The Crown presents its opening statement at the Vancouver Law Courts Tuesday, providing a general road map for the jury of how the trial is expected to unfold. (Family handout)

Gruesome details emerge on first day of trial for Oak Bay father charged in daughters’ deaths

Crown presents opening statement, calls first witness

*Warning: The following contains graphic content that is disturbing

The jury hearing the case of the Oak Bay father charged in the double murder of his two little girls on Christmas Day, were faced with gruesome details on day one of the trial.

The Crown presented its opening statement at the Vancouver Law Courts Tuesday, providing a general road map for the jury of how the trial is expected to unfold. Crown explained what witnesses it will call to try to prove that Andrew Berry brutally murdered his two daughters, four-year-old Aubrey Berry and six-year-old Chloe Berry, who were found dead in his apartment on Christmas Day in 2017.

Crown prosecutor Clare Jennings described what the jury is expected to hear from expert witnesses in regards to the state of the girls and what led to their deaths. Crown said it expects the jury will be told by a forensic pathologist that Chloe had a fractured skull and that she was stabbed multiple times – some before, some after death – and Aubrey was stabbed multiple times, dying of her wounds.

RELATED: Trial begins for Oak Bay father charged in Christmas Day deaths of two daughters

In its opening statement, Crown also said it will present evidence of the financial situation of Andrew Berry in the lead up to December 2017 – being regularly behind in rent, having his power cut off by BC Hydro, his visa and line of credit being maxed out and his accounts being overdrawn.

Crown said that evidence gathered by sweeping Berry’s devices show he searched online, in November 2017, for methods for committing suicide.

As Crown presented its opening, the 14-member jury – nine men and five women – could be seen looking over at Andrew Berry, who appeared emotionless in a navy suit.

Crown’s first witness, Oak Bay Const. Piotr Ulanowski, who was first on the scene, took to the stand and choked up when he told the jury what he found when he went to the apartment – blood on the floors and the walls of much of the apartment, the bodies of the two little girls and Berry with significant injuries.

RELATED: Jury selection has begun for trial of Oak Bay father charged with murder of young daughters

Ulanowski testified that he found Andrew Berry lying naked in a bathtub with a black eye and stab wounds in the upper left chest area and throat.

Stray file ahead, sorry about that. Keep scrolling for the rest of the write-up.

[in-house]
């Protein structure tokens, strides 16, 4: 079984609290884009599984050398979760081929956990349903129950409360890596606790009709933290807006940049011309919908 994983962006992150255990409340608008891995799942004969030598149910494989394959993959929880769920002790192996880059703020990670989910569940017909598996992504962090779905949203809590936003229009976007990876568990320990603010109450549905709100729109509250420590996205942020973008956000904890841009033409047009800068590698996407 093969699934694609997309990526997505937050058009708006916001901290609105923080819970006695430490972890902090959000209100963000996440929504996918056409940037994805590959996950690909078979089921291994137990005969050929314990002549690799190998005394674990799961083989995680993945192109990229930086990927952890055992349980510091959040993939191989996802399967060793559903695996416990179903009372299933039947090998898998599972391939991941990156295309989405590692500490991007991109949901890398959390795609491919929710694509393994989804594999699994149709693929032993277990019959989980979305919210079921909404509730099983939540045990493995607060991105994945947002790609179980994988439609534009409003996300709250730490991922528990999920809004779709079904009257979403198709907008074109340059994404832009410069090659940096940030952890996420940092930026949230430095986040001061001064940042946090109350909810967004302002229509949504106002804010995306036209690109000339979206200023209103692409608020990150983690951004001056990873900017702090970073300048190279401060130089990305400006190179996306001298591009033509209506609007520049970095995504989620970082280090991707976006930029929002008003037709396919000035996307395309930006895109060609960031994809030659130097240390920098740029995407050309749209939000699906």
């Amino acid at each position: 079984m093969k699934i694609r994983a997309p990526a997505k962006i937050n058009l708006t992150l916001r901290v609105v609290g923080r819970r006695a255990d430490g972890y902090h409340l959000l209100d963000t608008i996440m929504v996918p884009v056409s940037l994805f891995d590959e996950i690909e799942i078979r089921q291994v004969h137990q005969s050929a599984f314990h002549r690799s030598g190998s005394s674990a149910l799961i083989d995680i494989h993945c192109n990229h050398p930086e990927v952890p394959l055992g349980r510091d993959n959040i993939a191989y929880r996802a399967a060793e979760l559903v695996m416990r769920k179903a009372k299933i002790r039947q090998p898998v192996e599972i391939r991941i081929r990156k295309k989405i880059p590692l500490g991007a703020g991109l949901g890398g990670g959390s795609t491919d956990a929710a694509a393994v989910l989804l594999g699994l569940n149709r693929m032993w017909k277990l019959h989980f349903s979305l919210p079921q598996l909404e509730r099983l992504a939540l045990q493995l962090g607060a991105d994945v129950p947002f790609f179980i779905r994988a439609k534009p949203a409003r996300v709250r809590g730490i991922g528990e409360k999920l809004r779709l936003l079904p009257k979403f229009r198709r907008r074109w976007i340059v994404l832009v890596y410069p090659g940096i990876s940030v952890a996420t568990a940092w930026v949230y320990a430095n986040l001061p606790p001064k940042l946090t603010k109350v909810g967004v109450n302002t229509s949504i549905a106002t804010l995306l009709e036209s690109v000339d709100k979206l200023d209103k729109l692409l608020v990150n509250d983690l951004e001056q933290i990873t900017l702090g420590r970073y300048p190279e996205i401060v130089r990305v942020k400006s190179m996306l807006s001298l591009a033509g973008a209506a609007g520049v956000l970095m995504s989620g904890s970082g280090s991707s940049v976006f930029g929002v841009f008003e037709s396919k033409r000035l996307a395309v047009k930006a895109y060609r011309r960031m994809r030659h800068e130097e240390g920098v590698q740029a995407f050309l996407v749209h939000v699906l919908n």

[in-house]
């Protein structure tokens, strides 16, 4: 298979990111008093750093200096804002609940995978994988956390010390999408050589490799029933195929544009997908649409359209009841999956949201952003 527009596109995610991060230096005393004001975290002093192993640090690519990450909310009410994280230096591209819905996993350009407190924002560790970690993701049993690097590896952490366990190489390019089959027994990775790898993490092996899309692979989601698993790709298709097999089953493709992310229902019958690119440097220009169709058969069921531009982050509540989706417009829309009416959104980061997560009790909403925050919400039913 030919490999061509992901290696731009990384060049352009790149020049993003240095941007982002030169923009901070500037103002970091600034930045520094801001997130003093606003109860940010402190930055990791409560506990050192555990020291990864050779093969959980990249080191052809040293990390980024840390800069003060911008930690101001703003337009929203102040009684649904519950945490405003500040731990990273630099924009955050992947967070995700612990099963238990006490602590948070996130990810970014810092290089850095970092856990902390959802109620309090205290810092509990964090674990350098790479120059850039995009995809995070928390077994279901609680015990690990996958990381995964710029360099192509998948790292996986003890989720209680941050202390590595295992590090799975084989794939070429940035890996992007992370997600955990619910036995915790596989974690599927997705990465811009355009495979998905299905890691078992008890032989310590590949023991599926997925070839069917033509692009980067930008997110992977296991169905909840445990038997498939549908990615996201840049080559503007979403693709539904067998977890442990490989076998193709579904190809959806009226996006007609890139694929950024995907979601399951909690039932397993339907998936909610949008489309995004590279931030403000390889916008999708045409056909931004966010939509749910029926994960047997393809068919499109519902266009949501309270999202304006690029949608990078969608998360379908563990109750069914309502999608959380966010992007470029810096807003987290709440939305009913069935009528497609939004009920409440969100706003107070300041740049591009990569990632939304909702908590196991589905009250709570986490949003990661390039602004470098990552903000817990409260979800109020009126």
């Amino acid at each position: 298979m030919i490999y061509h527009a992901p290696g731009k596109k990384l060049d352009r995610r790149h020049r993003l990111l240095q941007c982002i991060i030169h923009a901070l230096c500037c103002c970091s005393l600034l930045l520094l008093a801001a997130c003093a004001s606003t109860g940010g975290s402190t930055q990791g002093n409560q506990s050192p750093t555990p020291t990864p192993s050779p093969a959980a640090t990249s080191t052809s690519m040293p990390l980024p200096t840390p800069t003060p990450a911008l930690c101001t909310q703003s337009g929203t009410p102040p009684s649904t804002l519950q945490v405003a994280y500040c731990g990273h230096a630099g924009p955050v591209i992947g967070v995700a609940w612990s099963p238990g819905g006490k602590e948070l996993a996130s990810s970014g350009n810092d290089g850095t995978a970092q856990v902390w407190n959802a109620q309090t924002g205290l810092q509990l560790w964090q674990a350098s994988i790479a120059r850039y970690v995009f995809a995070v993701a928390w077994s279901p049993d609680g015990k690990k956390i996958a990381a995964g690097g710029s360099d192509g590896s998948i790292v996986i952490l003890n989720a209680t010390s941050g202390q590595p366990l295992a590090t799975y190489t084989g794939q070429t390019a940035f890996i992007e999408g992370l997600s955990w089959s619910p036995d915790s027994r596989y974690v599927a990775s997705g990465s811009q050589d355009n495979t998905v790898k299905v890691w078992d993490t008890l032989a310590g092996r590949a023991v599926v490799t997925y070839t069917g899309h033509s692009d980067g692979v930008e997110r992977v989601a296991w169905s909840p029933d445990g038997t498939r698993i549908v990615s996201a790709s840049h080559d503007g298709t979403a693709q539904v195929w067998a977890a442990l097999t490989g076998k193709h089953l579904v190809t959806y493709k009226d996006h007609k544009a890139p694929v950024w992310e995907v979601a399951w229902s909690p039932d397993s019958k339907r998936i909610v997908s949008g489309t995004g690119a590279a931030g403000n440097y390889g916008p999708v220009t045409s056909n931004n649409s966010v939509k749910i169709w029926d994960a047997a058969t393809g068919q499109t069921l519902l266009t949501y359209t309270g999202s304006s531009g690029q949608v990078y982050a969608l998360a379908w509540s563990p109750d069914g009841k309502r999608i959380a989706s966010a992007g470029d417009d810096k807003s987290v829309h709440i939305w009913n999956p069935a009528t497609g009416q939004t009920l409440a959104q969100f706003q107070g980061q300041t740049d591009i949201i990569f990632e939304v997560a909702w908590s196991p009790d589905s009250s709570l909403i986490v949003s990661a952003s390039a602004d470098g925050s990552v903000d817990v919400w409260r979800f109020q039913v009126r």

Crown told the jury that it expects first responders will testify they heard Berry say “kill me” and “leave me alone.”

The girls were found on beds in two different rooms, already cold and stiff when first responders arrived.

Previous colleagues of Berry from BC Ferries, where he worked until he resigned in May 2017, are expected to testify that Berry regularly complained about the girls’ mother Sarah Cotton as well as his parents. The complaints are also laid out in a letter addressed to Berry’s sister, found at the scene, that Crown said will be presented during the trial.

Andrew Berry has pleaded not guilty to two counts of second-degree murder.

The defence has not yet had an opportunity to make arguments.

The trial is expected to last three or four months.


 

keri.coles@blackpress.ca

Follow us on Instagram
Like us on Facebook and follow us on Twitter.

Oak Bay double homicide

Just Posted

Island Inked magazine cover hopeful receiving strong local voting support

Chemainus Secondary grad and Ladysmith resident a strong contender for the top prize

Victoria to see extra ships after cruise company cancels Asia tour in wake of COVID-19

Coronovirus fears cause Celebrity Cruises to head west early

‘Not the monster everyone thinks’: Sister of human-trafficking suspect speaks out

Trish Kelly’s brother was one of four Vancouver Island residents arrested last month in Saskatchewan

Vancouver Island’s L’Arche community reeling over findings of inquiry into founder

Participants stunned over findings of founder’s sexual misconduct

Protecting privacy key to stopping spread of COVID-19, B.C. health officials say

The number of coronavirus cases in B.C. remains at seven

Demonstrators plan to shut down Pat Bay Highway Wednesday afternoon

Protest is in support of Wet’suwet’en First Nation

Toffoli scores OT winner as Canucks beat Habs 4-3

Demko makes 37 saves for Vancouver

Private clinics would harm ‘ordinary’ people using public system in B.C.: lawyer

Health Minister Adrian Dix announced in 2018 that the government would begin to fine doctors $10,000

B.C. terminates contract with hospice society refusing assisted death

Delta Hospice Society loses hospital service fund of $1.5 million

Child in hospital following fatal crash that killed father, sibling on B.C. highway

The single vehicle crash occured near Kamloops on Highway 5A

‘Die!’: Vernon councillor mailed death threat

This story contains information that might be sensitive to some readers

Hidden message connects Castlegar homeowners decades apart

The Rodgers family was surprised when a message fell out of the walls as they were renovating

Most Read